An occasional series about some of the people administering this year’s Crocodile Prize
I WENT to Papua New Guinea in 1967 as a kiap. The early years were exciting and I was involved in first-contact patrols and work in restricted areas where cannibalism was still practiced.
When I was transferred to a quiet backwater, boredom set in quickly and I headed for Port Moresby to work as a publications officer, a stint which included involvement with a commission of enquiry into land matters.
I left PNG in 1973 and managed to convince the South Australian Museum that I could work with Aboriginal people in Central Australia doing anthropological and archaeological research.
While I was in PNG, I had started a degree in literature; not so much because it would be useful in any way but more to create some order to my compulsive and erratic reading.
When I had finished a double major in literature, I tackled politics in an attempt to make sense of my government job.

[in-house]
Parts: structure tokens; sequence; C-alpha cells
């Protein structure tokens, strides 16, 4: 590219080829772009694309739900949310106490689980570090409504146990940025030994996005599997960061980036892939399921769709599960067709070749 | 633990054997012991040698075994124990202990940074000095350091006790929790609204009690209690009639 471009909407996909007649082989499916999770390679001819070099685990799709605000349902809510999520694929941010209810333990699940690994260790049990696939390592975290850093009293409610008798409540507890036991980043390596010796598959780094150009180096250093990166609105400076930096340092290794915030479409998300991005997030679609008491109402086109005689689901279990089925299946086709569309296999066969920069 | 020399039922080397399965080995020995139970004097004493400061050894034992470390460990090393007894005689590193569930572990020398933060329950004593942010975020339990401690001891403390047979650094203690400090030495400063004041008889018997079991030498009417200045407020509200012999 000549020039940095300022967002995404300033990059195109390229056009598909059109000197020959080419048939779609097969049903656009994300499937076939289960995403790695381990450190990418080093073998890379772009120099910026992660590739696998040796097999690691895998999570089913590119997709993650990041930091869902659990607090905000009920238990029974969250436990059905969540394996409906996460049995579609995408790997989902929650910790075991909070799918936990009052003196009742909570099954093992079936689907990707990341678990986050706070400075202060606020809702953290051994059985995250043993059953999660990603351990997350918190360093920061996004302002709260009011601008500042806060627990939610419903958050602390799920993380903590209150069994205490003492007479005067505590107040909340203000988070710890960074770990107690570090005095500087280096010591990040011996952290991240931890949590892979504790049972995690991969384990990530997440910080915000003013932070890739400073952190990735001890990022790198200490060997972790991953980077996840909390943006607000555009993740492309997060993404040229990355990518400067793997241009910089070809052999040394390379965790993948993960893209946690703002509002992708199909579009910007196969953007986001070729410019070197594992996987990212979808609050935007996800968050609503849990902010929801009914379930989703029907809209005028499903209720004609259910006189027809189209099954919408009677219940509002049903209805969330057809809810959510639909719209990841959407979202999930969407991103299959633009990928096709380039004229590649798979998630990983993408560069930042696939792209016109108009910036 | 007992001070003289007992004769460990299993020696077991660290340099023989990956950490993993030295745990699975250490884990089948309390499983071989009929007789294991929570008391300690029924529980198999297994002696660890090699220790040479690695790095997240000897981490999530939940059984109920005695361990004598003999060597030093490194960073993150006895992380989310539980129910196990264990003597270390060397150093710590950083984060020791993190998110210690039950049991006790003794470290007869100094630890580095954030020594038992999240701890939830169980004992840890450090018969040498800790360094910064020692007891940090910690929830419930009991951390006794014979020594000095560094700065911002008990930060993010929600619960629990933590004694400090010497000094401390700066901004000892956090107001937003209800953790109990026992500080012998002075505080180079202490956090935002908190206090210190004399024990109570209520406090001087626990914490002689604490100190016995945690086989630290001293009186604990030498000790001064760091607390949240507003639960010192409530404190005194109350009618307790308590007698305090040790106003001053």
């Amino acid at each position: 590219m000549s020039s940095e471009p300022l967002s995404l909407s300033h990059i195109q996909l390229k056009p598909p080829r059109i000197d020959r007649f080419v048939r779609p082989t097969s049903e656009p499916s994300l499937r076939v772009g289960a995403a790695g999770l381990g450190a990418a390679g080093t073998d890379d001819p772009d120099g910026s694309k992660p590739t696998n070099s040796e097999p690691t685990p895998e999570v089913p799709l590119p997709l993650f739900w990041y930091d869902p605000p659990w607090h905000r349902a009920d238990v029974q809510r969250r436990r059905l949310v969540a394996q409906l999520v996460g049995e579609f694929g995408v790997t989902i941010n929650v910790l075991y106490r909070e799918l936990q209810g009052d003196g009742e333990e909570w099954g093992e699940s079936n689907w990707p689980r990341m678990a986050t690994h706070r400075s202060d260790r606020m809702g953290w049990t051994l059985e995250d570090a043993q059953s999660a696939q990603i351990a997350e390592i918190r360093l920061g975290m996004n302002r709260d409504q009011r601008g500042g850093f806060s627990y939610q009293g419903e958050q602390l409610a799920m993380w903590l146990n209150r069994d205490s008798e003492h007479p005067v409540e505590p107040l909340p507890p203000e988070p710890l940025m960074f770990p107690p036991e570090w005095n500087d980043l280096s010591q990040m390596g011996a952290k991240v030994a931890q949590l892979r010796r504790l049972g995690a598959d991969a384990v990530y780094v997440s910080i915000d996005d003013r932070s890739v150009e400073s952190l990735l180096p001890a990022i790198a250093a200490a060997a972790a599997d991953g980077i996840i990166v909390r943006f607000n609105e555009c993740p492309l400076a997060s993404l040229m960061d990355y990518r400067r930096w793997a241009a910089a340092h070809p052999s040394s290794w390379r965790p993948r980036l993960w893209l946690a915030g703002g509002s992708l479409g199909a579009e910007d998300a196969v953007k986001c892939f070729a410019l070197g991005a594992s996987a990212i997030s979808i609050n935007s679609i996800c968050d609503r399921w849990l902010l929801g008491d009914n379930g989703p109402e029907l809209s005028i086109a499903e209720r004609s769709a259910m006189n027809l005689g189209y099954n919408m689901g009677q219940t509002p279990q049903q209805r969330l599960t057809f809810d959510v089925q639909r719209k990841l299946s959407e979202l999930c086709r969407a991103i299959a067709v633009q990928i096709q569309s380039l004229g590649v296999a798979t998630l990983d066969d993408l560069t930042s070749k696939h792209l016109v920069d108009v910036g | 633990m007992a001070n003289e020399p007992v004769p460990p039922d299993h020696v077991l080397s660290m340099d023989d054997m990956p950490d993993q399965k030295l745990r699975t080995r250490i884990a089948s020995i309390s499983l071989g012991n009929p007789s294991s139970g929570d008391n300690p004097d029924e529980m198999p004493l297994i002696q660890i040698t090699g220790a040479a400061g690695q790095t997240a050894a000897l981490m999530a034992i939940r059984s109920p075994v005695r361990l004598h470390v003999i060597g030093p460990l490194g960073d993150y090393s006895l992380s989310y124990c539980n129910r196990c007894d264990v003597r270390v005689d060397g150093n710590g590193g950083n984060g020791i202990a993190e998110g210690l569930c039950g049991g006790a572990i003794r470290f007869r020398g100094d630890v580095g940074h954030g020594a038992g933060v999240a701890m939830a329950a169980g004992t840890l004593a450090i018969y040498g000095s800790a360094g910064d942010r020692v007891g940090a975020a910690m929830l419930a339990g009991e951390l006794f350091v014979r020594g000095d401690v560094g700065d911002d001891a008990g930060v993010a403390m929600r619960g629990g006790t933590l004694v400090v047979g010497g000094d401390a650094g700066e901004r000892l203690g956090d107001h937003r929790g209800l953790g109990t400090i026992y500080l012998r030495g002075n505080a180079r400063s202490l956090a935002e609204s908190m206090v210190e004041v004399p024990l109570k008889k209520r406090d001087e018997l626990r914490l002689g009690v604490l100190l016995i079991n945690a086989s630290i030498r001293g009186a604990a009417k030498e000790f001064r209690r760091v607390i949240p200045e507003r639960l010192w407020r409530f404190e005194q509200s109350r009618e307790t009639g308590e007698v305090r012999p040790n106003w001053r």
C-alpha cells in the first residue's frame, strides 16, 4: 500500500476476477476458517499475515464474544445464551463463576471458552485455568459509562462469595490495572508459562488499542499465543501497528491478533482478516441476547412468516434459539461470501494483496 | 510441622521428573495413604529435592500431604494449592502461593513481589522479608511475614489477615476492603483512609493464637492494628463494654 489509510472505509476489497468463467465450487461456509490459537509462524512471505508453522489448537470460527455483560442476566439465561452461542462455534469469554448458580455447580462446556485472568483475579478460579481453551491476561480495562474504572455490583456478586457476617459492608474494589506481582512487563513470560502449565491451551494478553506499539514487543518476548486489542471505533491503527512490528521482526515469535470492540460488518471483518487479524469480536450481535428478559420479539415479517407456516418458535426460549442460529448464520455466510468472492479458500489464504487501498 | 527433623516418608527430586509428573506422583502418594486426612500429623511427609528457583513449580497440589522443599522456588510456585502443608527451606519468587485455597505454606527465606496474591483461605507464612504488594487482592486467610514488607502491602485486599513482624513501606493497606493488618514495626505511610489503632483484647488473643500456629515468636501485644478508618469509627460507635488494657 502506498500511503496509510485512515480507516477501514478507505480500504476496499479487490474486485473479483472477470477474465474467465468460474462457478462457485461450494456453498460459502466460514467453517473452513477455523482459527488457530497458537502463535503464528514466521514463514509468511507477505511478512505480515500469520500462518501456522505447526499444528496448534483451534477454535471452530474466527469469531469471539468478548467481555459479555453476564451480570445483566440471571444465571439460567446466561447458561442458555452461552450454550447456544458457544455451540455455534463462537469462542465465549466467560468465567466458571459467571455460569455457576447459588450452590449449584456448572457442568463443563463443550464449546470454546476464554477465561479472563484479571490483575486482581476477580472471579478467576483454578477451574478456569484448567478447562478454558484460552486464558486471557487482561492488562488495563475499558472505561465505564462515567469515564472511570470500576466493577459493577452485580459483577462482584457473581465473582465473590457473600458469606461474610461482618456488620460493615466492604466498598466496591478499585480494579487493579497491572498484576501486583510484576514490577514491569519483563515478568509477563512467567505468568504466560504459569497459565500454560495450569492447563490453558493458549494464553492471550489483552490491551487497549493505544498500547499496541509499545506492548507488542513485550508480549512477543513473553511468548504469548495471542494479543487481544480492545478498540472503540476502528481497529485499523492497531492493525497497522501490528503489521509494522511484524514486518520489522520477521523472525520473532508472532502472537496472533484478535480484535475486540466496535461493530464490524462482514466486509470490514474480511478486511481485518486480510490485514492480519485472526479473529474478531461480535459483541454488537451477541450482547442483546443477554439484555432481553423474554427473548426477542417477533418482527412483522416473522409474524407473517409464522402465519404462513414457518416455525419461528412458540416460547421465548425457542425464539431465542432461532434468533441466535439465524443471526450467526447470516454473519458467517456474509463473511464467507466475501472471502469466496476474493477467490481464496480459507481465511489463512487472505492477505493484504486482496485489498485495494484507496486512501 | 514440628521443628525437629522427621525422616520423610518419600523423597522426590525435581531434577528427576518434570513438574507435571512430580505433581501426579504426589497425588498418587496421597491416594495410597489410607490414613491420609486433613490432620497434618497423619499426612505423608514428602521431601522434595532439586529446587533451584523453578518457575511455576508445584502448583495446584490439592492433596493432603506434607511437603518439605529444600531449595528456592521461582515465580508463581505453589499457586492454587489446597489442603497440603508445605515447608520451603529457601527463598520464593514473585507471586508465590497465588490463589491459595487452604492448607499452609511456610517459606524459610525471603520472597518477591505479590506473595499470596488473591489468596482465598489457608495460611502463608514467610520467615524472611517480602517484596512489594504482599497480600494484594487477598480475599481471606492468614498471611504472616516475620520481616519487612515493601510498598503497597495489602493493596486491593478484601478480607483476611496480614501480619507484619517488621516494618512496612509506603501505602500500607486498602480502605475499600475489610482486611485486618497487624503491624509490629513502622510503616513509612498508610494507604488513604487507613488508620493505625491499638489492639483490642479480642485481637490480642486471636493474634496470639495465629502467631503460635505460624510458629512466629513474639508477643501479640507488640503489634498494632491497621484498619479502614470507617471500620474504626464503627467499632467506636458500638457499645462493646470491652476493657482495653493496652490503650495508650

These studies and my involvement in Aboriginal affairs began a slow lean towards the political left. Most people become more conservative as they grow older but I reckon I have managed to avoid that trap.
Along the way I also became a vegetarian. I also avoid stepping on ants when I’m out walking.
In 1994 I continued the anthropological subterfuge and set myself up as an independent consultant. This inevitably led me back to PNG to work in the petroleum and mining exploration sectors.
The intermittent nature of this work allowed me to pursue what I decided was my real interest in life, writing.
I surprised myself in 2005 by having my first attempt at a book published, Bamahuta: Leaving Papua.
The combination of an interest in PNG and writing led me to help Keith Jackson set up the Crocodile Prize for Literature in 2010.
These days I am technically retired but still scribbling and doing the occasional social mapping job in PNG and Australia.
I live in a little wooden house a few hundred yards from the beach in Hervey Bay in Queensland with my wife, Sue, dog McGee and a couple of opinionated chooks.